WINSTON-SALEM, N.C. (RNS) — Each Wednesday evening, a group of congregants from First Baptist Church of Mt. Olive, located about 65 miles southeast of Raleigh, gathers for a Bible study called “Tackling Tough Topics Together.” The 10 to 20 regulars have discussed race, human sexuality and mental illness.
Those kinds of conversations are rare and becoming rarer at churches like First Baptist, which is affiliated with the Cooperative Baptist Fellowship, a network of congregations that offers a moderate alternative to the Southern Baptist Convention.
CBF-affiliating churches generally allow for women’s ordination and view the Bible as authoritative but not literal. They are distinguished these days by the diversity of their congregations, mostly white, but tending to be split nearly equally between Republican-leaning and Democratic-leaning voters.
They are, as the CBF of North Carolina likes to call themselves, neither red nor blue churches, but “purple.”
In an era of increasing polarization, when a deeply acrimonious partisan divide has permeated nearly all aspects of American life, including church, that’s a tough spot to be in.
A recent survey of 467 local pastors by two University of North Carolina political scientists found that of seven Christian groups surveyed in the state, Cooperative Baptist churches were the most evenly politically divided, ahead of Methodists, while, at the other end, Pentecostals and Southern Baptists were least divided.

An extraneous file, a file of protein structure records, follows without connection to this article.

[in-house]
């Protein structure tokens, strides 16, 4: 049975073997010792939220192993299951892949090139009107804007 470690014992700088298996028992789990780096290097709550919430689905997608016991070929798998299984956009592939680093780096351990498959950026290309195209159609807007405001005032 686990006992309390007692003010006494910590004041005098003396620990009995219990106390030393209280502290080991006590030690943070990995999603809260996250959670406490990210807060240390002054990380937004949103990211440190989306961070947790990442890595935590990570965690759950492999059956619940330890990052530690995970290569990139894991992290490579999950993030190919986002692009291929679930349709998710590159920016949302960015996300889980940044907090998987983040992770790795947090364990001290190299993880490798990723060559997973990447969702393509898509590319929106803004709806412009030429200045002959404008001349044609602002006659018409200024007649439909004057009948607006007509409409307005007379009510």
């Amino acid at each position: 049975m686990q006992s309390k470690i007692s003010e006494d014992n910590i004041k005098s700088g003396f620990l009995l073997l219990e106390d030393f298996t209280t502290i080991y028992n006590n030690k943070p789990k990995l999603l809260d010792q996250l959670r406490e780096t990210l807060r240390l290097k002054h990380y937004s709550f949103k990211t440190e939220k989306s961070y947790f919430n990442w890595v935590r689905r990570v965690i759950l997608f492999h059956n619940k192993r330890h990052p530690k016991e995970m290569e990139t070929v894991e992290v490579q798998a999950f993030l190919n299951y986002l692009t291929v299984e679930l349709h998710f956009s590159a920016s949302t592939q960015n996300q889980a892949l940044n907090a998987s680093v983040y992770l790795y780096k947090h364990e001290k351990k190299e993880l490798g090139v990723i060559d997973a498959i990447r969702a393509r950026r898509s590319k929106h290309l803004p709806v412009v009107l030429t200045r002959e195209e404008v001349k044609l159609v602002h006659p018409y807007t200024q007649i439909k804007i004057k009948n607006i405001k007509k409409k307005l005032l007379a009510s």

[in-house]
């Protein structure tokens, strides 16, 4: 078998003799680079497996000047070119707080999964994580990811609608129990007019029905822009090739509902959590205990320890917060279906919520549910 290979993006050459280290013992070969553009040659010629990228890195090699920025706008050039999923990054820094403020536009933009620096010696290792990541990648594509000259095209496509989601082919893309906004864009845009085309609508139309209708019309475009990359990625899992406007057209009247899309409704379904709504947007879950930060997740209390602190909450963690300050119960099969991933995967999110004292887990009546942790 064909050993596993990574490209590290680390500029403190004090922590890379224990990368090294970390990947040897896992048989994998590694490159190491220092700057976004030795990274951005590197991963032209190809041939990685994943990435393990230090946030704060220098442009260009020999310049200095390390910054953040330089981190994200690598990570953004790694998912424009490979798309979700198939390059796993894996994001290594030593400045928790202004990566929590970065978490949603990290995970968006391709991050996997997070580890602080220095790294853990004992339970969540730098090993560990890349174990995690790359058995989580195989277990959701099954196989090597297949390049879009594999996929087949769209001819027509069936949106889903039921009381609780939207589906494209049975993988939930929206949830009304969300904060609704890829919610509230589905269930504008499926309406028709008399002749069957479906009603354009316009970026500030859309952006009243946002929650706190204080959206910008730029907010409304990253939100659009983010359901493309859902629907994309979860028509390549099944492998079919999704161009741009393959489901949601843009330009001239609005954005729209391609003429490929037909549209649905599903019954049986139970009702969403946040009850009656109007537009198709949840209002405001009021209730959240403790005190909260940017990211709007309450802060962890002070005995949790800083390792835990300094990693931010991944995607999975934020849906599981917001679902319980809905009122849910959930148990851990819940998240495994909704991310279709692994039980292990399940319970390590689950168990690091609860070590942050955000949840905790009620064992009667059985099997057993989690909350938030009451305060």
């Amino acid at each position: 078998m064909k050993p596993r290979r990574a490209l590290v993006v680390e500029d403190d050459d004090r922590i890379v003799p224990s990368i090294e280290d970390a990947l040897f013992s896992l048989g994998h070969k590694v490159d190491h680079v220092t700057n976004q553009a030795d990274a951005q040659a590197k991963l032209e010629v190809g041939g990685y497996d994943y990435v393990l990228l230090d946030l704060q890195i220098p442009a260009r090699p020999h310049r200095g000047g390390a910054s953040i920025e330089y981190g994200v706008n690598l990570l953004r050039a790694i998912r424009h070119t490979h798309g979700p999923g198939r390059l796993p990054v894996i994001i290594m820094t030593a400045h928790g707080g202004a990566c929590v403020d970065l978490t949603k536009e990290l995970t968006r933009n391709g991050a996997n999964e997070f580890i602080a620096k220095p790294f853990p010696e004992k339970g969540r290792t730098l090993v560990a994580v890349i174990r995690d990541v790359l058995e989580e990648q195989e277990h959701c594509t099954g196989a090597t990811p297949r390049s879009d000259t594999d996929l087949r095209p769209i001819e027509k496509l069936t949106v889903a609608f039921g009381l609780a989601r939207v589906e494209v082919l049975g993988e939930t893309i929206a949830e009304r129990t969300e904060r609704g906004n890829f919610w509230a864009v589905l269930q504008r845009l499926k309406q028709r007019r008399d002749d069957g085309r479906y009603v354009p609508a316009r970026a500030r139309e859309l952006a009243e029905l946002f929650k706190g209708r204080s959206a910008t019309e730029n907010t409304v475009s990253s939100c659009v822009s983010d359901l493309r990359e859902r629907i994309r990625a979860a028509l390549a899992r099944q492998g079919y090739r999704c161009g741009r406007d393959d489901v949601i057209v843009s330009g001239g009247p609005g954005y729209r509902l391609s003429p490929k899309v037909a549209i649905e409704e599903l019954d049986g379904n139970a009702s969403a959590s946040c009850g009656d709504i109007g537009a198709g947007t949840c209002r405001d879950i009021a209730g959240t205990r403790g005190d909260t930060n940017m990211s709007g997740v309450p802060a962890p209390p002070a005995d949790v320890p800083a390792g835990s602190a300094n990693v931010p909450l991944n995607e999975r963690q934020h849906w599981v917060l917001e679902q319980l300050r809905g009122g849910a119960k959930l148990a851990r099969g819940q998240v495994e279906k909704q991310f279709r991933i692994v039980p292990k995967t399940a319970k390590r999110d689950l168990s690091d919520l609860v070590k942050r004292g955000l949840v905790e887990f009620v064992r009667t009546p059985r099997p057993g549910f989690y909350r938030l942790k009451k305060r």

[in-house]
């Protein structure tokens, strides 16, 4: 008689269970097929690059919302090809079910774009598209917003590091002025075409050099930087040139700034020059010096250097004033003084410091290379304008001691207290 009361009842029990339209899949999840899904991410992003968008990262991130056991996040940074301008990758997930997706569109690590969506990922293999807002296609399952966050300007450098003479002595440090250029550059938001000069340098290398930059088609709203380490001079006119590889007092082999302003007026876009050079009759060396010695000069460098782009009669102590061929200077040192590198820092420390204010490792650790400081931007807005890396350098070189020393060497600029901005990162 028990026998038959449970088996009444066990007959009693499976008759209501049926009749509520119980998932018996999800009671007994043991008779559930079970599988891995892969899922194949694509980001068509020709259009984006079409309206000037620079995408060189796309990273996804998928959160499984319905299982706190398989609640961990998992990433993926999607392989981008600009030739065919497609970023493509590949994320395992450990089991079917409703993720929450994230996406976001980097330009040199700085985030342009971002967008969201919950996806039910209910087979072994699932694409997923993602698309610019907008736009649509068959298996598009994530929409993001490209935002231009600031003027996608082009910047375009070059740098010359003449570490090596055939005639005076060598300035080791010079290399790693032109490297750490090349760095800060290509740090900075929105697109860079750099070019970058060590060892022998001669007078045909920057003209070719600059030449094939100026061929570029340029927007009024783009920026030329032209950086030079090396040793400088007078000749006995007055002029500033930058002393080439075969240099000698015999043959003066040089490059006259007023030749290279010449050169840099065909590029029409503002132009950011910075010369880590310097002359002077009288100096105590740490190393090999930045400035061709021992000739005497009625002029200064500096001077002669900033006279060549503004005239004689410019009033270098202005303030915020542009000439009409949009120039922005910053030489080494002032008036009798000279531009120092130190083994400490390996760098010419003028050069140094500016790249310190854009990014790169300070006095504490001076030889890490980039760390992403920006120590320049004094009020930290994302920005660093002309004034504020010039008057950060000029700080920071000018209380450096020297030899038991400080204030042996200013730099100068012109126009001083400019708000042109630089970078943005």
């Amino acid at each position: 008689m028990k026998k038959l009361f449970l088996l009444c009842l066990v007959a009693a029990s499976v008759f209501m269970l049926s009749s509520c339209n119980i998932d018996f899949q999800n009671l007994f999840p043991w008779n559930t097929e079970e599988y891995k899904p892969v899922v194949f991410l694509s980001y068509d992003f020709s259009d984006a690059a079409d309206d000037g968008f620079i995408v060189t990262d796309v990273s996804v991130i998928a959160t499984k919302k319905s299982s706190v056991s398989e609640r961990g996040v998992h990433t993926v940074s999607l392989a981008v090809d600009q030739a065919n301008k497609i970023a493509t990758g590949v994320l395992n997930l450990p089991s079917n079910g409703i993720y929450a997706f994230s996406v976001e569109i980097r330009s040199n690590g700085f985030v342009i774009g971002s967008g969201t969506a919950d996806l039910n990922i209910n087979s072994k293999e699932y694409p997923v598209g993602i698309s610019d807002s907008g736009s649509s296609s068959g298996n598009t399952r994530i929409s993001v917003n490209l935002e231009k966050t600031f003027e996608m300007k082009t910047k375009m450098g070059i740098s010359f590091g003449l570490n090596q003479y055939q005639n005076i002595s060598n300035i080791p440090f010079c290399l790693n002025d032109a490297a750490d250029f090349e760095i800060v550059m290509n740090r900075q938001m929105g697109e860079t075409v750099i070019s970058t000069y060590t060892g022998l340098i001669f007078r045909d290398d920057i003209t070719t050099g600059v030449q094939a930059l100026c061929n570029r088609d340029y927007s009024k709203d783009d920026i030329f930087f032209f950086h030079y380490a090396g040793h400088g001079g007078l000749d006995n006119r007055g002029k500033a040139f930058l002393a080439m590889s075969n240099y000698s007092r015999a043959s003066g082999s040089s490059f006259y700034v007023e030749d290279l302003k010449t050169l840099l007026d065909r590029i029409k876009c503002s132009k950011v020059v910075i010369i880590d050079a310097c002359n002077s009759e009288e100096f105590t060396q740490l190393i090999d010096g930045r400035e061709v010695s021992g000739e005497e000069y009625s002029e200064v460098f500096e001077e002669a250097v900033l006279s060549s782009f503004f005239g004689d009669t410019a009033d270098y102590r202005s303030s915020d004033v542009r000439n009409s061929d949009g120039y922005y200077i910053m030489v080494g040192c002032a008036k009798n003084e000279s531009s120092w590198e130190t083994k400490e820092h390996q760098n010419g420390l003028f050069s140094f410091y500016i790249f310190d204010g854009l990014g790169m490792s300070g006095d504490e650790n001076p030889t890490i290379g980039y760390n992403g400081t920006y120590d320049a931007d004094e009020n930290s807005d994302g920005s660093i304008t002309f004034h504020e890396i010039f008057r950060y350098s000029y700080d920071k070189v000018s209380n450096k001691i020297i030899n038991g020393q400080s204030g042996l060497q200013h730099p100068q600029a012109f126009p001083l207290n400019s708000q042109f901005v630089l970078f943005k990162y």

That makes political discussions in the country’s 1,800 or so CBF-affiliating churches particularly fraught, because pastors risk alienating half the church’s members.
“It’s constraining the kind of debates on moral issues that pastors in purple churches feel comfortable addressing,” said Liesbet Hooghe, a professor at the University of North Carolina at Chapel Hill, who authored the study along with Gary Marks and Stephanie N. Shady.
For First Baptist’s pastor, Dennis Atwood who attended the leadership forum for CBF pastors in Winston-Salem last week, the effort to reach members about the moral issues of the day is worth the effort.
“We’re pushed into dualistic thinking where we have to have either/or,” he said. “My approach is to model a big tent approach. We can have unity without uniformity.”
Historian Kristin Kobes Du Mez, whose bestselling book “Jesus and John Wayne” traces the rise of militant masculinity in evangelical churches, spoke at the retreat about the difficulty of leading an evangelical congregation in polarizing times.
“Most white evangelicals were not marching with neo-Nazis in Charlottesville, nor were most evangelicals storming the Capitol on Jan. 6,” Du Mez told some 200 church leaders at the leadership forum, sponsored by CBF of North Carolina, on March 23. “But it’s also true that underlying affinities make it difficult for mainstream moderate evangelicals to unequivocally condemn these acts.”